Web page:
Summa minutiae

“A facility for quotation covers the absence of original thought.” —Lord Peter Wimsey

Roseate blood

In his Medieval Hymns and Sequences, John Mason Neale identifies roseate as the pale color of the last drainings of life-blood (“as everyone knows”, he says) since though one drop would suffice, Christ shed all.

An 1895 agricultural bulletin from the University of Michigan defines roseate, rosaceous as “rose-red; a pale blood-red”.

From Harry Irving Greene, a popular novelist and short-story writer in the early 1900s, here's another reference associating roseate with blood. It reads like a fictional vignette designed to tickle all the sentimental reflexes in the folks “back home.” It appeared in newspapers in May 1918.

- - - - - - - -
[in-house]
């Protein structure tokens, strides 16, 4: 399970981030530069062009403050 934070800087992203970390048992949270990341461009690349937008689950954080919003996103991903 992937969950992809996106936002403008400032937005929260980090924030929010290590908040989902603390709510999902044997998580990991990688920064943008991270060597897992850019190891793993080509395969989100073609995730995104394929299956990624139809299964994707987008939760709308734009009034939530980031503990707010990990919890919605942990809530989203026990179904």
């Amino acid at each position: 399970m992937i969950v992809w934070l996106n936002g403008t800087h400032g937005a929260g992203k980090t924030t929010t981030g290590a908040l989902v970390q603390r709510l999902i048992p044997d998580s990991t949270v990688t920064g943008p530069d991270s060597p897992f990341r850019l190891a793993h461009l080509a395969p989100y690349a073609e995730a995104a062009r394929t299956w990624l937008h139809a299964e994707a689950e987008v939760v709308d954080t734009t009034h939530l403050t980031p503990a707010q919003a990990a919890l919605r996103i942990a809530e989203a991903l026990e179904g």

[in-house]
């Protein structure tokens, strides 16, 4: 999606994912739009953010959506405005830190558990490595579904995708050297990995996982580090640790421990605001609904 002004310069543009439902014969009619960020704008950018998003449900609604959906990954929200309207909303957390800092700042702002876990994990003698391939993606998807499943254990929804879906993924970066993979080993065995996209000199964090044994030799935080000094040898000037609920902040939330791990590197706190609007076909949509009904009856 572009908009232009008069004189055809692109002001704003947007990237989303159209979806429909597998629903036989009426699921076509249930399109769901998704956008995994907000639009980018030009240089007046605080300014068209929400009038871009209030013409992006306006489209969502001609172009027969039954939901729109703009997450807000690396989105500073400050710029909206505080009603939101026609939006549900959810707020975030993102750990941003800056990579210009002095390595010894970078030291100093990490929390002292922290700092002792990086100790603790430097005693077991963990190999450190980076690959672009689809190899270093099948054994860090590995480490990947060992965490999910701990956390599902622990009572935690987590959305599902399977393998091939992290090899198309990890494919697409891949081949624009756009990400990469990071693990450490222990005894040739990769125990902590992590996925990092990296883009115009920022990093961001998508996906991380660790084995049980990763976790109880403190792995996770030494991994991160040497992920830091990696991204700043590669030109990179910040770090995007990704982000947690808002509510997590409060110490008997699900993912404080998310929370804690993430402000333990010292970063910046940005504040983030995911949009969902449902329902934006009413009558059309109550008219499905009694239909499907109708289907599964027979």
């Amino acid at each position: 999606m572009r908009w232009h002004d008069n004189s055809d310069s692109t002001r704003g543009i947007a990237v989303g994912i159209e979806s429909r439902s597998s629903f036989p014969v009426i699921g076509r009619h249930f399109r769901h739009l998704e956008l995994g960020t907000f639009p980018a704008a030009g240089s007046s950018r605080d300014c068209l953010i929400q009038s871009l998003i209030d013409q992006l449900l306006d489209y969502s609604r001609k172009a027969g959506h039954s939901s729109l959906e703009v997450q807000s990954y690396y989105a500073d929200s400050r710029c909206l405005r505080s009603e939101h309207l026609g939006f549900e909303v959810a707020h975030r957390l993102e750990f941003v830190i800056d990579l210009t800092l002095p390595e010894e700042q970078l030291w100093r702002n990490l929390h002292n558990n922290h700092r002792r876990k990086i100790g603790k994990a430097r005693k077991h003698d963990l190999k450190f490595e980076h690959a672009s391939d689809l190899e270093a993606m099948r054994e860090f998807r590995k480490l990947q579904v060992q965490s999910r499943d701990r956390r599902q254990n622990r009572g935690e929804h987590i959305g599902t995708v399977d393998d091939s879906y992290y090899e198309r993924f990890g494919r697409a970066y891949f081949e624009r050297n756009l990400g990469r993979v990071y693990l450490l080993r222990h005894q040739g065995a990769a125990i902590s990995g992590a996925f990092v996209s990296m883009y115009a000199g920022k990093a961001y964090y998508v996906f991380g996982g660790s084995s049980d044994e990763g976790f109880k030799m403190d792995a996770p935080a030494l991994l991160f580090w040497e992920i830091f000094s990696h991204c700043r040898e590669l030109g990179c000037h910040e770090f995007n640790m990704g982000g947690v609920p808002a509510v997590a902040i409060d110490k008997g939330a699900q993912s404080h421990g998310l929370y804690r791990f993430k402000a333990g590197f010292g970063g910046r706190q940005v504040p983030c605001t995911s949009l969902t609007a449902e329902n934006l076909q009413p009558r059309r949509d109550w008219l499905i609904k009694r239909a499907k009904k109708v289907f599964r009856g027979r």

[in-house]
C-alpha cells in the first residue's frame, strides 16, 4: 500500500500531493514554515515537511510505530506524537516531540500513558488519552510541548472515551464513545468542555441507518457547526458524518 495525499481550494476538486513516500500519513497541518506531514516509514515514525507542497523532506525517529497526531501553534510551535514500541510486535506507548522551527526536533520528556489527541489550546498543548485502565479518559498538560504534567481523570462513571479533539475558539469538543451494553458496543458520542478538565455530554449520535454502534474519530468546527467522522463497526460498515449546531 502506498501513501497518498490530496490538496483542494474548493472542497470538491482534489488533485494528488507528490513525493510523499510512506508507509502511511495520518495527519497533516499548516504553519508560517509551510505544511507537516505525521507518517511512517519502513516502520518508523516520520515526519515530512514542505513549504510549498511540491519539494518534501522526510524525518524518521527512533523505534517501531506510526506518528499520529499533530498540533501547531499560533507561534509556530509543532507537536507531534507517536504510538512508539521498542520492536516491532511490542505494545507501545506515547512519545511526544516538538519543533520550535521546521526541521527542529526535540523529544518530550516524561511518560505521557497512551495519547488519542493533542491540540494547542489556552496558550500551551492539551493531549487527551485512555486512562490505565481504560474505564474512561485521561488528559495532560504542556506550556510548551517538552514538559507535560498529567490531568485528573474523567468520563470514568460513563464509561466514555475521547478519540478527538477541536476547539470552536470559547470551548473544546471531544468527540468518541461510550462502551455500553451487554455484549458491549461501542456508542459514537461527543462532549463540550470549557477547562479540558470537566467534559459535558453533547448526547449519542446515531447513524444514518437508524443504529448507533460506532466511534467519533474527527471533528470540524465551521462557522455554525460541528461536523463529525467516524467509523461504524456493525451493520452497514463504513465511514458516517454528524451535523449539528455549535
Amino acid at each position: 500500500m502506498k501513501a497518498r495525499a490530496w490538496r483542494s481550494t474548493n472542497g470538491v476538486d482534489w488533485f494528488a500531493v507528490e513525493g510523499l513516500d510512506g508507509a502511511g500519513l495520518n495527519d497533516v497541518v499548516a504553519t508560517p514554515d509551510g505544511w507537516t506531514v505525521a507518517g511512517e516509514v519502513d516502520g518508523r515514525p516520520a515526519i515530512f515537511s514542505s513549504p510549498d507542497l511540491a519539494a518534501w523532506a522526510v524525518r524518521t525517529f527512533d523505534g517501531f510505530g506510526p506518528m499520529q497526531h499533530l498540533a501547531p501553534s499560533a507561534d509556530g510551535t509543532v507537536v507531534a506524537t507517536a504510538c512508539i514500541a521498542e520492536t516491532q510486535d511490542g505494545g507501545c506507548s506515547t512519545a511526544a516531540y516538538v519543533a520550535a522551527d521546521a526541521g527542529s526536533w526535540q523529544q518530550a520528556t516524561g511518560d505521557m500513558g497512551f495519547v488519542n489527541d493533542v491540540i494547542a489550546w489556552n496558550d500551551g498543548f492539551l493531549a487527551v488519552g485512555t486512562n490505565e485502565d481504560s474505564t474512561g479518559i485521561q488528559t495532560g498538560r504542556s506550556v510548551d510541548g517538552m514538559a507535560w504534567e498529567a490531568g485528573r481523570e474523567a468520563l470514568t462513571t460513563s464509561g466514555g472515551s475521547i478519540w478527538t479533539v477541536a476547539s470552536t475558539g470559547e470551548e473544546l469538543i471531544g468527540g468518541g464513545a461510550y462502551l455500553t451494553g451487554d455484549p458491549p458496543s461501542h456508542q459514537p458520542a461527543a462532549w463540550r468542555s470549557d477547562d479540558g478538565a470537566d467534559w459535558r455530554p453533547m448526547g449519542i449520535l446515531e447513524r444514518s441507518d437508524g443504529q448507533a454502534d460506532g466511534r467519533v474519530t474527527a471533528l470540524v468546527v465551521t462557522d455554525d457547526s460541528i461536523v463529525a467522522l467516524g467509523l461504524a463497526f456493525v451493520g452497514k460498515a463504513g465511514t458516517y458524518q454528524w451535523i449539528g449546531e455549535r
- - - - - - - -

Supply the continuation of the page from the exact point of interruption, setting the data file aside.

Father: This wonderful letter that I am writing you - a miracle letter. I was hurt, badly, but I am going to get well. It happened like this — you know I am I an not allowed to name place or date.

No Man's Land! We were raiding it by night, three of us — scouting, prowling. It was as dark as the dungeons of inferno, but often they sent up signal shells — roseate, bursting things that bathed all that evil land in a blood-red light. When their glare flared over us we had to stand as we were caught, hand or foot upraised — moveless objects in the red glow until the light snuffed out and all was dark once more.